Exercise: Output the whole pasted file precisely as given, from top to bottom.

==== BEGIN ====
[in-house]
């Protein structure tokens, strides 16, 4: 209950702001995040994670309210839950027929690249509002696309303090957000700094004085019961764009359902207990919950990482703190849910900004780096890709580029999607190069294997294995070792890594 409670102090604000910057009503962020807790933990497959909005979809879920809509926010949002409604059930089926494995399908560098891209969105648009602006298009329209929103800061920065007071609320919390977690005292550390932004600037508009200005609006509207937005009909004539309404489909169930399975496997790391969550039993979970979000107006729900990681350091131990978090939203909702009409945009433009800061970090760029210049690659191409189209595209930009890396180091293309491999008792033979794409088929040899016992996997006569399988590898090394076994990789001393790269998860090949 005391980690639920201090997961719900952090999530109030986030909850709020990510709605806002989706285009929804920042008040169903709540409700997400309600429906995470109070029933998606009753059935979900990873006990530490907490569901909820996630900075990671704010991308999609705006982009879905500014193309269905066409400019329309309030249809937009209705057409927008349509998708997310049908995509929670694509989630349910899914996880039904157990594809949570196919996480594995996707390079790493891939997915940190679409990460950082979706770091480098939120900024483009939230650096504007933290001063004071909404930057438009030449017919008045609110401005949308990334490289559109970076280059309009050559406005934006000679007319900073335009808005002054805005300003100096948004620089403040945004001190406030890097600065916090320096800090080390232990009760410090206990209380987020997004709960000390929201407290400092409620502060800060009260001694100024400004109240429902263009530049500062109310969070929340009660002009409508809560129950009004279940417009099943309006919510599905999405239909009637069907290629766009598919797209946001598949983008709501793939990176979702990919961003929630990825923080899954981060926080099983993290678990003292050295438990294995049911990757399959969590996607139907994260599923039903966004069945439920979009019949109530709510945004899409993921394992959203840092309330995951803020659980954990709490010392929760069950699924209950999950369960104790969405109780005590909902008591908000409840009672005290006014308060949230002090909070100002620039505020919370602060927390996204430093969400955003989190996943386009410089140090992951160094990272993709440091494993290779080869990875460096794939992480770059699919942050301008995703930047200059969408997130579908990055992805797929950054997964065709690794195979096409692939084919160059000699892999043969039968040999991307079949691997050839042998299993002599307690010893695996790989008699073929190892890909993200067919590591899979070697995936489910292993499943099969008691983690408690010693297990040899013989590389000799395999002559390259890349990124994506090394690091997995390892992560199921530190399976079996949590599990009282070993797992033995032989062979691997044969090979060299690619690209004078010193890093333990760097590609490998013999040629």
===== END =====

[in-house]
């Protein structure tokens, strides 16, 4: 209950702001995040994670309210839950027929690249509002696309303090957000700094004085019961764009359902207990919950990482703190849910900004780096890709580029999607190069294997294995070792890594 409670102090604000910057009503962020807790933990497959909005979809879920809509926010949002409604059930089926494995399908560098891209969105648009602006298009329209929103800061920065007071609320919390977690005292550390932004600037508009200005609006509207937005009909004539309404489909169930399975496997790391969550039993979970979000107006729900990681350091131990978090939203909702009409945009433009800061970090760029210049690659191409189209595209930009890396180091293309491999008792033979794409088929040899016992996997006569399988590898090394076994990789001393790269998860090949 005391980690639920201090997961719900952090999530109030986030909850709020990510709605806002989706285009929804920042008040169903709540409700997400309600429906995470109070029933998606009753059935979900990873006990530490907490569901909820996630900075990671704010991308999609705006982009879905500014193309269905066409400019329309309030249809937009209705057409927008349509998708997310049908995509929670694509989630349910899914996880039904157990594809949570196919996480594995996707390079790493891939997915940190679409990460950082979706770091480098939120900024483009939230650096504007933290001063004071909404930057438009030449017919008045609110401005949308990334490289559109970076280059309009050559406005934006000679007319900073335009808005002054805005300003100096948004620089403040945004001190406030890097600065916090320096800090080390232990009760410090206990209380987020997004709960000390929201407290400092409620502060800060009260001694100024400004109240429902263009530049500062109310969070929340009660002009409508809560129950009004279940417009099943309006919510599905999405239909009637069907290629766009598919797209946001598949983008709501793939990176979702990919961003929630990825923080899954981060926080099983993290678990003292050295438990294995049911990757399959969590996607139907994260599923039903966004069945439920979009019949109530709510945004899409993921394992959203840092309330995951803020659980954990709490010392929760069950699924209950999950369960104790969405109780005590909902008591908000409840009672005290006014308060949230002090909070100002620039505020919370602060927390996204430093969400955003989190996943386009410089140090992951160094990272993709440091494993290779080869990875460096794939992480770059699919942050301008995703930047200059969408997130579908990055992805797929950054997964065709690794195979096409692939084919160059000699892999043969039968040999991307079949691997050839042998299993002599307690010893695996790989008699073929190892890909993200067919590591899979070697995936489910292993499943099969008691983690408690010693297990040899013989590389000799395999002559390259890349990124994506090394690091997995390892992560199921530190399976079996949590599990009282070993797992033995032989062979691997044969090979060299690619690209004078010193890093333990760097590609490998013999040629």